Sanders ATIRCM laser-based jammer uses optical fiber
NASHUA, N.H. Engineers at Sanders, a Lockheed Martin Company in Nashua, N.H., are using fiber optic technology combined with an all-band laser source for infrared countermeasures (IRCM) applications to reduce weight, complexity, and cost.
By John McHale
NASHUA, N.H. — Engineers at Sanders, a Lockheed Martin Company in Nashua, N.H., are using fiber optic technology combined with an all-band laser source for infrared countermeasures (IRCM) applications to reduce weight, complexity, and cost.
The power available from the all-band laser, together with the flexibility and low cost of fiber optic cables, promises to bolster countermeasures against infrared, or "heat-seeking," missiles, Sanders officials say. Infrared missiles typically home in on the hot exhaust of jet aircraft engines.
A recent demonstration of the technology "showed that fiber optic technology provides a highly effective means of directing laser energy in an [infrared] countermeasures system," says Tom Evans, the Sanders manager of the Multispectral Countermeasures (MSCM) program. The system uses the laser to create a separate "hot spot" to lure the infrared missile away from its primary target.
Currently, similar laser jammers use optical coupling to direct the energy.
Previous methods use a series of mirrors in an enclosed tube, where the mirrors control the laser beam as it moves through the tube, Evans explains.
Tests last month at the Sanders Merrimack, N.H., test range featured a modified U.S. Army Advanced Threat Infrared Countermeasures (ATIRCM) directable jam head to support a fiber optic path from the laser through the jam head output aperture. The Sanders-designed laser system generated more than four watts of jamming energy into a mid-infrared fiber optic cable.
A fiber optic rotating joint from Litton Poly-Scientific in Blacksburg, Va., enables the jam head to turn 360 degrees toward a target, Evans says.
The fiber optic device is in the shape of a robotic arm with several elbows, each of which that has a beamsteering galvonometer or mirror. These devices steer the beam to the next elbow point. Designers use these devices because the optics make it difficult to keep the beam aligned, Evans says.
The fiber optic cable, developed by the U.S. Naval Research Laboratory in Washington, performed perfectly without damage and with only negligible optical loss, Sanders officials claim. The effort also verified the precise pointing accuracy of the ATIRCM system using the fiber optic technology, they say.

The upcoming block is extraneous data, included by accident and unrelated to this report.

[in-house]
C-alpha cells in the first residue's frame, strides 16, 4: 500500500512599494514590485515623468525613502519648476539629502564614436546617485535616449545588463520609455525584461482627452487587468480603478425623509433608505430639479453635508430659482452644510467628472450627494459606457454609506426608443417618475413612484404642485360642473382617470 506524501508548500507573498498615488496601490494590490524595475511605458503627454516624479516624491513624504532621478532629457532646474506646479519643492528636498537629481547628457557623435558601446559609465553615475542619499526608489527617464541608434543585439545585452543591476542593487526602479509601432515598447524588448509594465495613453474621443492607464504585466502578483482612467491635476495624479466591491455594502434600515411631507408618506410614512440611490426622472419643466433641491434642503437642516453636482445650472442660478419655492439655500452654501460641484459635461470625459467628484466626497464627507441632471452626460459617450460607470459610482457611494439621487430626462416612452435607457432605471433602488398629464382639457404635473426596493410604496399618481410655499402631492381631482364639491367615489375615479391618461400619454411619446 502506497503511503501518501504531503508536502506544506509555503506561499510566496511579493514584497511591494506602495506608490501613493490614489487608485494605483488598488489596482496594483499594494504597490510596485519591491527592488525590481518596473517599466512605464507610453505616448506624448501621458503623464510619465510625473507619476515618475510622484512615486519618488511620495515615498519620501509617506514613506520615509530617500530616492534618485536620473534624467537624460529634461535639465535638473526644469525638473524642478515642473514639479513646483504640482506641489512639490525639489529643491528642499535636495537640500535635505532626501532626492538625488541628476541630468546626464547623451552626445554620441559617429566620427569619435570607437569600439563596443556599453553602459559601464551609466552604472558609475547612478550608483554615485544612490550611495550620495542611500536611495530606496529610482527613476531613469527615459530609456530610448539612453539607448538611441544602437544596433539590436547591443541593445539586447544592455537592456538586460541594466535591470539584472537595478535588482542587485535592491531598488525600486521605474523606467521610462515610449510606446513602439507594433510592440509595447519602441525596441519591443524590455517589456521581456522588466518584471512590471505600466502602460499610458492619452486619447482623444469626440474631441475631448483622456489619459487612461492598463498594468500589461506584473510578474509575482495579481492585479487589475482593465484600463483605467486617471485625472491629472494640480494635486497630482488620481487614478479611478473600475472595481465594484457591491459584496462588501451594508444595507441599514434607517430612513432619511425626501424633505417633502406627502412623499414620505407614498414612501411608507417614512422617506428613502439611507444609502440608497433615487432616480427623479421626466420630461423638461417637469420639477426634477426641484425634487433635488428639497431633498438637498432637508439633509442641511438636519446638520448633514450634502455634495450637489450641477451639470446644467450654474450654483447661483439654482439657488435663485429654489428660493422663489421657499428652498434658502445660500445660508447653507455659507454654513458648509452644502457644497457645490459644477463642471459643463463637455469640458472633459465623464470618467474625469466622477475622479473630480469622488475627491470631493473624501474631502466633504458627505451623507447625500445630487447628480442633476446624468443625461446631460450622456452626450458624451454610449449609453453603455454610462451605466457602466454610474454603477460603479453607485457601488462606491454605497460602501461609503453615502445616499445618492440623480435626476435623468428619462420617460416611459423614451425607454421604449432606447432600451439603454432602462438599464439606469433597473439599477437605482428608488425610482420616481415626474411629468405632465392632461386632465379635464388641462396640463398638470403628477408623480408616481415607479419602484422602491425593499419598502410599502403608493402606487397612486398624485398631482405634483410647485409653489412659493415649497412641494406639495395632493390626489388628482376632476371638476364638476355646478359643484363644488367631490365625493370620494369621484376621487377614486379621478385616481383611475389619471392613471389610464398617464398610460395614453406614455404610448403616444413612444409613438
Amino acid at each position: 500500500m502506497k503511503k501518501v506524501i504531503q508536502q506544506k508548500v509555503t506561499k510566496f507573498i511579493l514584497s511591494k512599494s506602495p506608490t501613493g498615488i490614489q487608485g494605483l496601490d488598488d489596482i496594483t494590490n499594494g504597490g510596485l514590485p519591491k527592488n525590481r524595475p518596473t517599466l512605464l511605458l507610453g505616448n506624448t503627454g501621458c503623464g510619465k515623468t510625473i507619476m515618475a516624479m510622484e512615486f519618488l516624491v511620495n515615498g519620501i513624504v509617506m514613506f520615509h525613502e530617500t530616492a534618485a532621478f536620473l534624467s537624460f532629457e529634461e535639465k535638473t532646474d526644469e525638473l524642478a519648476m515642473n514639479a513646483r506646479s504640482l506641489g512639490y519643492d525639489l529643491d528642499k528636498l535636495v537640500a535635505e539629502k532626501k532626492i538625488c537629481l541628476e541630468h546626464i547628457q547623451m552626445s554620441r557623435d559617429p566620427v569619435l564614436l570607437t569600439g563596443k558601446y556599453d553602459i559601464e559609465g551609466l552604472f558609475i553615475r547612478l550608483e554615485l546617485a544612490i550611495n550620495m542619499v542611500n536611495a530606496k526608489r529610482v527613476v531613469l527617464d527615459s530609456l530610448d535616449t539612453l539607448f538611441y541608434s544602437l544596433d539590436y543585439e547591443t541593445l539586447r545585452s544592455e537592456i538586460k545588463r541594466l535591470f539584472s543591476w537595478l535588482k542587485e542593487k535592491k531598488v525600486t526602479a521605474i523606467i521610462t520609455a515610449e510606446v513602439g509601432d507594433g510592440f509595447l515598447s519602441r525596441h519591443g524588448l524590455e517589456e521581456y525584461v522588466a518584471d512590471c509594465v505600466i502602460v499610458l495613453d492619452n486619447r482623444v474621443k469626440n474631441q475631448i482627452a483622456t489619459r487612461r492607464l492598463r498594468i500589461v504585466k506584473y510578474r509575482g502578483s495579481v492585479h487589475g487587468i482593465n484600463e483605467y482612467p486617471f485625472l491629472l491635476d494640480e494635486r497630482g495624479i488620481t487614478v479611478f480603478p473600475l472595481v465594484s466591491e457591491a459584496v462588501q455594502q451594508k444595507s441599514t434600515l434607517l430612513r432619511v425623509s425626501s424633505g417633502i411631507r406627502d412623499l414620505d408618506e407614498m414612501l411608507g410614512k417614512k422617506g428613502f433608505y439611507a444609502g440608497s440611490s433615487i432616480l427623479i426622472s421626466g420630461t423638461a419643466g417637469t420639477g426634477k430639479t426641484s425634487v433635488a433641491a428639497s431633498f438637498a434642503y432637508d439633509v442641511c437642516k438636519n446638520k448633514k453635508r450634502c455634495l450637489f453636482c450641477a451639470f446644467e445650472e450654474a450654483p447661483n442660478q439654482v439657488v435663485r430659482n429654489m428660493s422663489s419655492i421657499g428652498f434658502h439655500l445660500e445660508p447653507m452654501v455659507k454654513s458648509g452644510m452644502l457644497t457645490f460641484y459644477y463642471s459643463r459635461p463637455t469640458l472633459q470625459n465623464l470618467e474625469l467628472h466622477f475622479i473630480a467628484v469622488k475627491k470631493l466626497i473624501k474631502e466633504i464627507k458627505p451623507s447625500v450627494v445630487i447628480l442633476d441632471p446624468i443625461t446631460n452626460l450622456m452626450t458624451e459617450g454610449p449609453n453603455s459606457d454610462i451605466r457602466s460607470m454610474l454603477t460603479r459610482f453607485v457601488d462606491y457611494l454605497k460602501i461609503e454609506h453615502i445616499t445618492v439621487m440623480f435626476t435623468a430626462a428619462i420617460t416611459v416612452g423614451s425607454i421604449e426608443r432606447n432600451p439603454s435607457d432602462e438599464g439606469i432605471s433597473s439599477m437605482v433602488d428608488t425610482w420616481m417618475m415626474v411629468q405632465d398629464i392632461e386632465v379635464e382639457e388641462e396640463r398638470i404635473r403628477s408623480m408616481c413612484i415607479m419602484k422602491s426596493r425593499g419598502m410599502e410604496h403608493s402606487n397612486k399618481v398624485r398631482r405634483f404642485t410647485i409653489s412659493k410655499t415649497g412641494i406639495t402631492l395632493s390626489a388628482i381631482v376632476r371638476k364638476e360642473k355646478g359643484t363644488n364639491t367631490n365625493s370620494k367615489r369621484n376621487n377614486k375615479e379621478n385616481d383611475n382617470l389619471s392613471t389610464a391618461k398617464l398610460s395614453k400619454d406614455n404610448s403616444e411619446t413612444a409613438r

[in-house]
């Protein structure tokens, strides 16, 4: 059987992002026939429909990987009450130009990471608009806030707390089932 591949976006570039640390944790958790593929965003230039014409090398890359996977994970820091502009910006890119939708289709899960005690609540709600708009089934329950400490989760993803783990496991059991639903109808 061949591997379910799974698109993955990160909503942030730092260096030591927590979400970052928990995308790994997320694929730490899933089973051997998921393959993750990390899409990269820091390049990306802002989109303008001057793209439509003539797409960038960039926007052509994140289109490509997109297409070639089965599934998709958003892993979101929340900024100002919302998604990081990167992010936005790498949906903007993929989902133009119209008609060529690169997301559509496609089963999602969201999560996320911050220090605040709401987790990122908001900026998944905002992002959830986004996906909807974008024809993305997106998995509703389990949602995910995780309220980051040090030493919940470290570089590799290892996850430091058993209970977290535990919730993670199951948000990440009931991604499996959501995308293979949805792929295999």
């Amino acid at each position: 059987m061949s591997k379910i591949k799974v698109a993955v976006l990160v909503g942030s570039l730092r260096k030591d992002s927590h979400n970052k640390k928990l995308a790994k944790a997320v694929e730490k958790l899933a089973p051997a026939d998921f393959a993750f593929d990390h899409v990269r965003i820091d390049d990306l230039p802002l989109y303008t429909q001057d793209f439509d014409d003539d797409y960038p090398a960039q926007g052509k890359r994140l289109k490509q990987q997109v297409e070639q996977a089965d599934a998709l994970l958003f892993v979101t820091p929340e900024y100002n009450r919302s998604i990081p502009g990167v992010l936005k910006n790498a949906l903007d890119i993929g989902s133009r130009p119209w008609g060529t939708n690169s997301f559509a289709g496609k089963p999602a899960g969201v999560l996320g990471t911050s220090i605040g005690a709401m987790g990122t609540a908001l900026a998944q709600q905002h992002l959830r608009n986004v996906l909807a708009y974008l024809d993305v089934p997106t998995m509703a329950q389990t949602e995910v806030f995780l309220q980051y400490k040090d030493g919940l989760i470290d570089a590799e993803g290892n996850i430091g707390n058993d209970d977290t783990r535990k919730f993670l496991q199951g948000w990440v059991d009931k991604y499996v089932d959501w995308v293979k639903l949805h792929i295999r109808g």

Still, there are potential drawbacks. Fiber optics produce a beam that diverges faster than a normal laser and the device needs a collecting mirror to keep the beam together, Evans explains. The biggest advantage to using fiber optics is low cost and weight, Evans says.
Future demonstrations under the MSCM ATD will include the use of a multi-band semiconductor laser as an IRCM source. Experts at the Massachusetts Institute of Technology/Lincoln Labs in Lexington, Mass., are providing semiconductor laser materials for the fabrication of the semiconductor laser.
The semiconductor laser, developed by Decade Optical Systems of Albuquerque, N.M., will be connected by fiber optic cables to the Agile Eye directable jam head that was designed by Sanders for the U.S. Navy`s Tactical Aircraft Directional Infrared Countermeasures (TADIRCM) program.
The demonstration was under the aegis of the U.S. Army`s MSCM Advanced Technology Demonstration program. Sanders received a contract from the Army`s Communications-Electronics Command in December 1996 to develop and demonstrate countermeasures against infrared missiles as well as pre-planned product improvements for IRCM technology for ATIRCM hardware and other assets. The Army programming office for ATIRCM is at Redstone Arsenal in Huntsville, Ala.
Sanders engineers lowered costs and improved performance by using fiber optic cables with the U.S. Army Advanced Threat Infrared Countermeasures all-band laser.